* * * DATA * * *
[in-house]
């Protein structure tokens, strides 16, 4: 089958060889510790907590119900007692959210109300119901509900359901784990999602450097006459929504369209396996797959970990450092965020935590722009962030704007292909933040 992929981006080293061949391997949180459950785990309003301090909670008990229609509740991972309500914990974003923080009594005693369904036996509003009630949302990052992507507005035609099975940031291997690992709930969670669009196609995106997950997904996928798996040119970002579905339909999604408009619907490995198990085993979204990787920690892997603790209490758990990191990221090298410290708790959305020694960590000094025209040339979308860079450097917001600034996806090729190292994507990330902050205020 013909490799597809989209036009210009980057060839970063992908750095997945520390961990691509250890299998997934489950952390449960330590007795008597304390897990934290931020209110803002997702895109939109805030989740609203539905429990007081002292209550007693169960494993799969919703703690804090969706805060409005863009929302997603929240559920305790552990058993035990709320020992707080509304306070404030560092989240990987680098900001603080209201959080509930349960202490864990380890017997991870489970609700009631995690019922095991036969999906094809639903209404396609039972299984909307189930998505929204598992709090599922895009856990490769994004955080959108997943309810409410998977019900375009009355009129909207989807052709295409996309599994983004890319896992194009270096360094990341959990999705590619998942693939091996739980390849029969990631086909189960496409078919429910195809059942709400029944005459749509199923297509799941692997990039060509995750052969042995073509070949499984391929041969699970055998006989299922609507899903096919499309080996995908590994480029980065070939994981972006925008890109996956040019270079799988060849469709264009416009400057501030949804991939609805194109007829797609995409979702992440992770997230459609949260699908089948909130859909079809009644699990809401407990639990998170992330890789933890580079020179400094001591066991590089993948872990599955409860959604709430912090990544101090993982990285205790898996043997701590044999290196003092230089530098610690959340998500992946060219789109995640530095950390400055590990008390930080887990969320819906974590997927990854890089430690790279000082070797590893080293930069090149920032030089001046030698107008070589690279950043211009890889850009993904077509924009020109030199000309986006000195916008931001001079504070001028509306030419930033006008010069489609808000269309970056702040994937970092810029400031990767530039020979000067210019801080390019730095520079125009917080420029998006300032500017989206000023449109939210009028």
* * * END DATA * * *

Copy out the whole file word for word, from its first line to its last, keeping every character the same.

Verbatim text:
[in-house]
């Protein structure tokens, strides 16, 4: 089958060889510790907590119900007692959210109300119901509900359901784990999602450097006459929504369209396996797959970990450092965020935590722009962030704007292909933040 992929981006080293061949391997949180459950785990309003301090909670008990229609509740991972309500914990974003923080009594005693369904036996509003009630949302990052992507507005035609099975940031291997690992709930969670669009196609995106997950997904996928798996040119970002579905339909999604408009619907490995198990085993979204990787920690892997603790209490758990990191990221090298410290708790959305020694960590000094025209040339979308860079450097917001600034996806090729190292994507990330902050205020 013909490799597809989209036009210009980057060839970063992908750095997945520390961990691509250890299998997934489950952390449960330590007795008597304390897990934290931020209110803002997702895109939109805030989740609203539905429990007081002292209550007693169960494993799969919703703690804090969706805060409005863009929302997603929240559920305790552990058993035990709320020992707080509304306070404030560092989240990987680098900001603080209201959080509930349960202490864990380890017997991870489970609700009631995690019922095991036969999906094809639903209404396609039972299984909307189930998505929204598992709090599922895009856990490769994004955080959108997943309810409410998977019900375009009355009129909207989807052709295409996309599994983004890319896992194009270096360094990341959990999705590619998942693939091996739980390849029969990631086909189960496409078919429910195809059942709400029944005459749509199923297509799941692997990039060509995750052969042995073509070949499984391929041969699970055998006989299922609507899903096919499309080996995908590994480029980065070939994981972006925008890109996956040019270079799988060849469709264009416009400057501030949804991939609805194109007829797609995409979702992440992770997230459609949260699908089948909130859909079809009644699990809401407990639990998170992330890789933890580079020179400094001591066991590089993948872990599955409860959604709430912090990544101090993982990285205790898996043997701590044999290196003092230089530098610690959340998500992946060219789109995640530095950390400055590990008390930080887990969320819906974590997927990854890089430690790279000082070797590893080293930069090149920032030089001046030698107008070589690279950043211009890889850009993904077509924009020109030199000309986006000195916008931001001079504070001028509306030419930033006008010069489609808000269309970056702040994937970092810029400031990767530039020979000067210019801080390019730095520079125009917080420029998006300032500017989206000023449109939210009028």